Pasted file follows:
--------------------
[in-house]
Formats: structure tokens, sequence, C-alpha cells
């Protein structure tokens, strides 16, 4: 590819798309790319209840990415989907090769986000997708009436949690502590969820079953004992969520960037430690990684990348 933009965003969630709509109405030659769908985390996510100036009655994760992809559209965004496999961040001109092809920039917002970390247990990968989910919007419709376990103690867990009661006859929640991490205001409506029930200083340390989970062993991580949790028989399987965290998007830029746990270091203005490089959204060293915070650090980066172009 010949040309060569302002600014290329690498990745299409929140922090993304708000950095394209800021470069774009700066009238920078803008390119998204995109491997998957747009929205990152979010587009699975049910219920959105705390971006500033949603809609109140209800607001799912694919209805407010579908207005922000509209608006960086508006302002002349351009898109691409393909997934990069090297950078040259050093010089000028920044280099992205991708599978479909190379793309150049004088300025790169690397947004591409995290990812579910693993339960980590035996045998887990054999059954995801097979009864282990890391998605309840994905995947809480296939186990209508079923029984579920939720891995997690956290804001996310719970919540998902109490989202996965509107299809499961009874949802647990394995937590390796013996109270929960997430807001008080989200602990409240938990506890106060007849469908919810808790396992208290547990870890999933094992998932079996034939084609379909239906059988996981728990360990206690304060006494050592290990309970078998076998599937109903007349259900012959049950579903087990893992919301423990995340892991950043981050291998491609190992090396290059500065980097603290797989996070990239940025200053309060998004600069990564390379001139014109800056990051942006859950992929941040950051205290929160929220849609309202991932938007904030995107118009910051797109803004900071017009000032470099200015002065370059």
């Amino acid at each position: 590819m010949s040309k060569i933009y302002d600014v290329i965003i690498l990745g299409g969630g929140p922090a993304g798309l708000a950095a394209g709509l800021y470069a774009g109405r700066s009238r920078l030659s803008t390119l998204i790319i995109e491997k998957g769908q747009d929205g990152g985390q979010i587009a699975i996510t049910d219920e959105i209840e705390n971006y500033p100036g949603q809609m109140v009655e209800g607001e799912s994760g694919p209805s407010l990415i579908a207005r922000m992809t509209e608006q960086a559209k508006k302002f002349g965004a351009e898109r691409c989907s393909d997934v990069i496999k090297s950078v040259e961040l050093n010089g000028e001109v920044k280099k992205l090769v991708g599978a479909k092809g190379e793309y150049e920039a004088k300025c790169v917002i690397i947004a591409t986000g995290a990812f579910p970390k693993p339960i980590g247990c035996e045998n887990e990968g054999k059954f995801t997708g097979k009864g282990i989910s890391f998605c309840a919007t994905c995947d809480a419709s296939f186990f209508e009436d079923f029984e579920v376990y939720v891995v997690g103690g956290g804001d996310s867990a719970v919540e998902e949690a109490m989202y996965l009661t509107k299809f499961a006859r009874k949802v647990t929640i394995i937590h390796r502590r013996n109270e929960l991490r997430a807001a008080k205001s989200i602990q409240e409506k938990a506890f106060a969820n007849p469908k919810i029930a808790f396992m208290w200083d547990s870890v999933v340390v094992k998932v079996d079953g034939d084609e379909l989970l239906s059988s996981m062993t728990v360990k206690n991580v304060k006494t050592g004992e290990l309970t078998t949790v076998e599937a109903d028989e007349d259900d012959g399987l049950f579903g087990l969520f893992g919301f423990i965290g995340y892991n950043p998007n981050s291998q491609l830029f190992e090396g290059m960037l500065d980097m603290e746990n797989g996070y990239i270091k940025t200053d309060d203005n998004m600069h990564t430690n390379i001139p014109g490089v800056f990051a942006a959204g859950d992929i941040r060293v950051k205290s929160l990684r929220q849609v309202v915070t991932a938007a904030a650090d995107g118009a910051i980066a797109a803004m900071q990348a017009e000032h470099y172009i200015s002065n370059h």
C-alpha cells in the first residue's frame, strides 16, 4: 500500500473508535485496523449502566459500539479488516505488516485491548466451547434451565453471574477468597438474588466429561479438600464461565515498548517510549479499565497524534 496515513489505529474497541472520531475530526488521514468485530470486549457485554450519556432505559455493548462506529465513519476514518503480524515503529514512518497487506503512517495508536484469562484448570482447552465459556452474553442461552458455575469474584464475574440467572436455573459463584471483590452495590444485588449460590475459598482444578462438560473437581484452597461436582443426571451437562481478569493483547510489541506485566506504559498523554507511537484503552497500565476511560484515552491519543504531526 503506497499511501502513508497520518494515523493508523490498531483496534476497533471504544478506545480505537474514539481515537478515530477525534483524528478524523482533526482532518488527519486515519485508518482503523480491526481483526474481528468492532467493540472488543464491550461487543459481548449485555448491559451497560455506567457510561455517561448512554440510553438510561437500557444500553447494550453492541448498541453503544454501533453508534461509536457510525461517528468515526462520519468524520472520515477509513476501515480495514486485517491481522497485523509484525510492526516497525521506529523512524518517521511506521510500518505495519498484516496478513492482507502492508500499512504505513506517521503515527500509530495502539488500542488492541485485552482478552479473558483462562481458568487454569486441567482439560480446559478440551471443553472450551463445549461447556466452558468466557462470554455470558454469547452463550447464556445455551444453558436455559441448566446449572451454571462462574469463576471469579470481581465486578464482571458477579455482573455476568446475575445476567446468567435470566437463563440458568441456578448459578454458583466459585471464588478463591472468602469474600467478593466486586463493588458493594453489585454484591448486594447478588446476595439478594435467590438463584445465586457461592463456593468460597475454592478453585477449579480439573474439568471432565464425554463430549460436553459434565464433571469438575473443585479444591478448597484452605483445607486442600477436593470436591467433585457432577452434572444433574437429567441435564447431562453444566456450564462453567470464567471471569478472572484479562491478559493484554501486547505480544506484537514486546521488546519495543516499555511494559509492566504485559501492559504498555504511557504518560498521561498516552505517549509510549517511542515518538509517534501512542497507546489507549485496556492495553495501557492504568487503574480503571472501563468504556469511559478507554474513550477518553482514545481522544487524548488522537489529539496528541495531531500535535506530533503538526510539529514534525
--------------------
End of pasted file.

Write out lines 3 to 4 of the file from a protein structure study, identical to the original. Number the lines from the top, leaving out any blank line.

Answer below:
């Protein structure tokens, strides 16, 4: 590819798309790319209840990415989907090769986000997708009436949690502590969820079953004992969520960037430690990684990348 933009965003969630709509109405030659769908985390996510100036009655994760992809559209965004496999961040001109092809920039917002970390247990990968989910919007419709376990103690867990009661006859929640991490205001409506029930200083340390989970062993991580949790028989399987965290998007830029746990270091203005490089959204060293915070650090980066172009 010949040309060569302002600014290329690498990745299409929140922090993304708000950095394209800021470069774009700066009238920078803008390119998204995109491997998957747009929205990152979010587009699975049910219920959105705390971006500033949603809609109140209800607001799912694919209805407010579908207005922000509209608006960086508006302002002349351009898109691409393909997934990069090297950078040259050093010089000028920044280099992205991708599978479909190379793309150049004088300025790169690397947004591409995290990812579910693993339960980590035996045998887990054999059954995801097979009864282990890391998605309840994905995947809480296939186990209508079923029984579920939720891995997690956290804001996310719970919540998902109490989202996965509107299809499961009874949802647990394995937590390796013996109270929960997430807001008080989200602990409240938990506890106060007849469908919810808790396992208290547990870890999933094992998932079996034939084609379909239906059988996981728990360990206690304060006494050592290990309970078998076998599937109903007349259900012959049950579903087990893992919301423990995340892991950043981050291998491609190992090396290059500065980097603290797989996070990239940025200053309060998004600069990564390379001139014109800056990051942006859950992929941040950051205290929160929220849609309202991932938007904030995107118009910051797109803004900071017009000032470099200015002065370059």
């Amino acid at each position: 590819m010949s040309k060569i933009y302002d600014v290329i965003i690498l990745g299409g969630g929140p922090a993304g798309l708000a950095a394209g709509l800021y470069a774009g109405r700066s009238r920078l030659s803008t390119l998204i790319i995109e491997k998957g769908q747009d929205g990152g985390q979010i587009a699975i996510t049910d219920e959105i209840e705390n971006y500033p100036g949603q809609m109140v009655e209800g607001e799912s994760g694919p209805s407010l990415i579908a207005r922000m992809t509209e608006q960086a559209k508006k302002f002349g965004a351009e898109r691409c989907s393909d997934v990069i496999k090297s950078v040259e961040l050093n010089g000028e001109v920044k280099k992205l090769v991708g599978a479909k092809g190379e793309y150049e920039a004088k300025c790169v917002i690397i947004a591409t986000g995290a990812f579910p970390k693993p339960i980590g247990c035996e045998n887990e990968g054999k059954f995801t997708g097979k009864g282990i989910s890391f998605c309840a919007t994905c995947d809480a419709s296939f186990f209508e009436d079923f029984e579920v376990y939720v891995v997690g103690g956290g804001d996310s867990a719970v919540e998902e949690a109490m989202y996965l009661t509107k299809f499961a006859r009874k949802v647990t929640i394995i937590h390796r502590r013996n109270e929960l991490r997430a807001a008080k205001s989200i602990q409240e409506k938990a506890f106060a969820n007849p469908k919810i029930a808790f396992m208290w200083d547990s870890v999933v340390v094992k998932v079996d079953g034939d084609e379909l989970l239906s059988s996981m062993t728990v360990k206690n991580v304060k006494t050592g004992e290990l309970t078998t949790v076998e599937a109903d028989e007349d259900d012959g399987l049950f579903g087990l969520f893992g919301f423990i965290g995340y892991n950043p998007n981050s291998q491609l830029f190992e090396g290059m960037l500065d980097m603290e746990n797989g996070y990239i270091k940025t200053d309060d203005n998004m600069h990564t430690n390379i001139p014109g490089v800056f990051a942006a959204g859950d992929i941040r060293v950051k205290s929160l990684r929220q849609v309202v915070t991932a938007a904030a650090d995107g118009a910051i980066a797109a803004m900071q990348a017009e000032h470099y172009i200015s002065n370059h």